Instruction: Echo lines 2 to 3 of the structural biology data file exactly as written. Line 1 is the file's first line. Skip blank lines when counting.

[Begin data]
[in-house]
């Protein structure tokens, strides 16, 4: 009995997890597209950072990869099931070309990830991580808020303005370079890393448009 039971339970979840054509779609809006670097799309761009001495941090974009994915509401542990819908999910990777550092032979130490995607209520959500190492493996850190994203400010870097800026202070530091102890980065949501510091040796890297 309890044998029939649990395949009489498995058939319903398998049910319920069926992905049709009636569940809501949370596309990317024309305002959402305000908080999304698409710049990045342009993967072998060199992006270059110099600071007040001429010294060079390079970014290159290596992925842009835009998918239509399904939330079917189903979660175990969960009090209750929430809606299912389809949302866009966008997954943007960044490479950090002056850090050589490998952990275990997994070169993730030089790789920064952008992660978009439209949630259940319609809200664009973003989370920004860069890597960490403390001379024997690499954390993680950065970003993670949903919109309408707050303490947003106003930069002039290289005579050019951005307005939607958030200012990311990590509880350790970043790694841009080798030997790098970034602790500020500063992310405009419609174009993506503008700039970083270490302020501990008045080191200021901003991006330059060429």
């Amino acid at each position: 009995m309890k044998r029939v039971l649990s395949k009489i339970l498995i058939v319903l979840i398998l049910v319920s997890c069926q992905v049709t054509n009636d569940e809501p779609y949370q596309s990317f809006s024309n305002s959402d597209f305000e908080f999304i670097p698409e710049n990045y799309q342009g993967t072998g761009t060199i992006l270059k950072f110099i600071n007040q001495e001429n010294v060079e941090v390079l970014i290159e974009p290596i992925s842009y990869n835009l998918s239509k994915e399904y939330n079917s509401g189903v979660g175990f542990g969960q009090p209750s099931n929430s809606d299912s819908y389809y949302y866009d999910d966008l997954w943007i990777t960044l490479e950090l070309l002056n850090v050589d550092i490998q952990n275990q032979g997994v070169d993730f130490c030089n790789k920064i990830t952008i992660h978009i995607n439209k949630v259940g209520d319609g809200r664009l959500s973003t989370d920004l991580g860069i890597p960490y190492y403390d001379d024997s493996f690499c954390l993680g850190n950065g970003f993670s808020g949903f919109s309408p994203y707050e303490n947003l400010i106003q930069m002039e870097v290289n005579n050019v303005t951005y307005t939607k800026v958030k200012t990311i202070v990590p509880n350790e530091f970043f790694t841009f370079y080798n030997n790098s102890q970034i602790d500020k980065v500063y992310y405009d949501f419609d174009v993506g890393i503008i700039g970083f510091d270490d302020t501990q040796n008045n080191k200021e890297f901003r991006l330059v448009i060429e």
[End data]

């Protein structure tokens, strides 16, 4: 009995997890597209950072990869099931070309990830991580808020303005370079890393448009 039971339970979840054509779609809006670097799309761009001495941090974009994915509401542990819908999910990777550092032979130490995607209520959500190492493996850190994203400010870097800026202070530091102890980065949501510091040796890297 309890044998029939649990395949009489498995058939319903398998049910319920069926992905049709009636569940809501949370596309990317024309305002959402305000908080999304698409710049990045342009993967072998060199992006270059110099600071007040001429010294060079390079970014290159290596992925842009835009998918239509399904939330079917189903979660175990969960009090209750929430809606299912389809949302866009966008997954943007960044490479950090002056850090050589490998952990275990997994070169993730030089790789920064952008992660978009439209949630259940319609809200664009973003989370920004860069890597960490403390001379024997690499954390993680950065970003993670949903919109309408707050303490947003106003930069002039290289005579050019951005307005939607958030200012990311990590509880350790970043790694841009080798030997790098970034602790500020500063992310405009419609174009993506503008700039970083270490302020501990008045080191200021901003991006330059060429």
């Amino acid at each position: 009995m309890k044998r029939v039971l649990s395949k009489i339970l498995i058939v319903l979840i398998l049910v319920s997890c069926q992905v049709t054509n009636d569940e809501p779609y949370q596309s990317f809006s024309n305002s959402d597209f305000e908080f999304i670097p698409e710049n990045y799309q342009g993967t072998g761009t060199i992006l270059k950072f110099i600071n007040q001495e001429n010294v060079e941090v390079l970014i290159e974009p290596i992925s842009y990869n835009l998918s239509k994915e399904y939330n079917s509401g189903v979660g175990f542990g969960q009090p209750s099931n929430s809606d299912s819908y389809y949302y866009d999910d966008l997954w943007i990777t960044l490479e950090l070309l002056n850090v050589d550092i490998q952990n275990q032979g997994v070169d993730f130490c030089n790789k920064i990830t952008i992660h978009i995607n439209k949630v259940g209520d319609g809200r664009l959500s973003t989370d920004l991580g860069i890597p960490y190492y403390d001379d024997s493996f690499c954390l993680g850190n950065g970003f993670s808020g949903f919109s309408p994203y707050e303490n947003l400010i106003q930069m002039e870097v290289n005579n050019v303005t951005y307005t939607k800026v958030k200012t990311i202070v990590p509880n350790e530091f970043f790694t841009f370079y080798n030997n790098s102890q970034i602790d500020k980065v500063y992310y405009d949501f419609d174009v993506g890393i503008i700039g970083f510091d270490d302020t501990q040796n008045n080191k200021e890297f901003r991006l330059v448009i060429e």